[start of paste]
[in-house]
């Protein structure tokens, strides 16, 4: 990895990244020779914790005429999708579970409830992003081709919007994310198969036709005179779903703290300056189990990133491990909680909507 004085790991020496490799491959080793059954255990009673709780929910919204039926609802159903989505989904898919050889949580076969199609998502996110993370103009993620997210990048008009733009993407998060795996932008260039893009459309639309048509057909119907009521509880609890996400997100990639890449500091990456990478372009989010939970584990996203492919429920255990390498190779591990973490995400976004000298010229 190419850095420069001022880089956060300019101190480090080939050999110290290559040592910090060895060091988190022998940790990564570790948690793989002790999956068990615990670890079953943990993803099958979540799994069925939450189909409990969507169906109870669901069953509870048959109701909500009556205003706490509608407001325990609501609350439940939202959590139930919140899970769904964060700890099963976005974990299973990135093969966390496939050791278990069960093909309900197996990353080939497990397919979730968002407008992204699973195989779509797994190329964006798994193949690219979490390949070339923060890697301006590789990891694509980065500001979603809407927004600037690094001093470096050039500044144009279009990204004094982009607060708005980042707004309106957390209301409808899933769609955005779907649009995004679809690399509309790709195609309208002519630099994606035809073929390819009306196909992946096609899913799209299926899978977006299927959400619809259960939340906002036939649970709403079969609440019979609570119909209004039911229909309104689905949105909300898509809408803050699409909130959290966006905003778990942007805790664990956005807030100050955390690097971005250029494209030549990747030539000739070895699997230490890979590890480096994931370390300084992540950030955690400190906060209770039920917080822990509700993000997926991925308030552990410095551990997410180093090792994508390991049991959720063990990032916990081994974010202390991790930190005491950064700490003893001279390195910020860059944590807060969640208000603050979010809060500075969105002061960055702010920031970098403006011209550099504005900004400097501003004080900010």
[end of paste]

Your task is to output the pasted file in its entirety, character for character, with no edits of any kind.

[in-house]
């Protein structure tokens, strides 16, 4: 990895990244020779914790005429999708579970409830992003081709919007994310198969036709005179779903703290300056189990990133491990909680909507 004085790991020496490799491959080793059954255990009673709780929910919204039926609802159903989505989904898919050889949580076969199609998502996110993370103009993620997210990048008009733009993407998060795996932008260039893009459309639309048509057909119907009521509880609890996400997100990639890449500091990456990478372009989010939970584990996203492919429920255990390498190779591990973490995400976004000298010229 190419850095420069001022880089956060300019101190480090080939050999110290290559040592910090060895060091988190022998940790990564570790948690793989002790999956068990615990670890079953943990993803099958979540799994069925939450189909409990969507169906109870669901069953509870048959109701909500009556205003706490509608407001325990609501609350439940939202959590139930919140899970769904964060700890099963976005974990299973990135093969966390496939050791278990069960093909309900197996990353080939497990397919979730968002407008992204699973195989779509797994190329964006798994193949690219979490390949070339923060890697301006590789990891694509980065500001979603809407927004600037690094001093470096050039500044144009279009990204004094982009607060708005980042707004309106957390209301409808899933769609955005779907649009995004679809690399509309790709195609309208002519630099994606035809073929390819009306196909992946096609899913799209299926899978977006299927959400619809259960939340906002036939649970709403079969609440019979609570119909209004039911229909309104689905949105909300898509809408803050699409909130959290966006905003778990942007805790664990956005807030100050955390690097971005250029494209030549990747030539000739070895699997230490890979590890480096994931370390300084992540950030955690400190906060209770039920917080822990509700993000997926991925308030552990410095551990997410180093090792994508390991049991959720063990990032916990081994974010202390991790930190005491950064700490003893001279390195910020860059944590807060969640208000603050979010809060500075969105002061960055702010920031970098403006011209550099504005900004400097501003004080900010």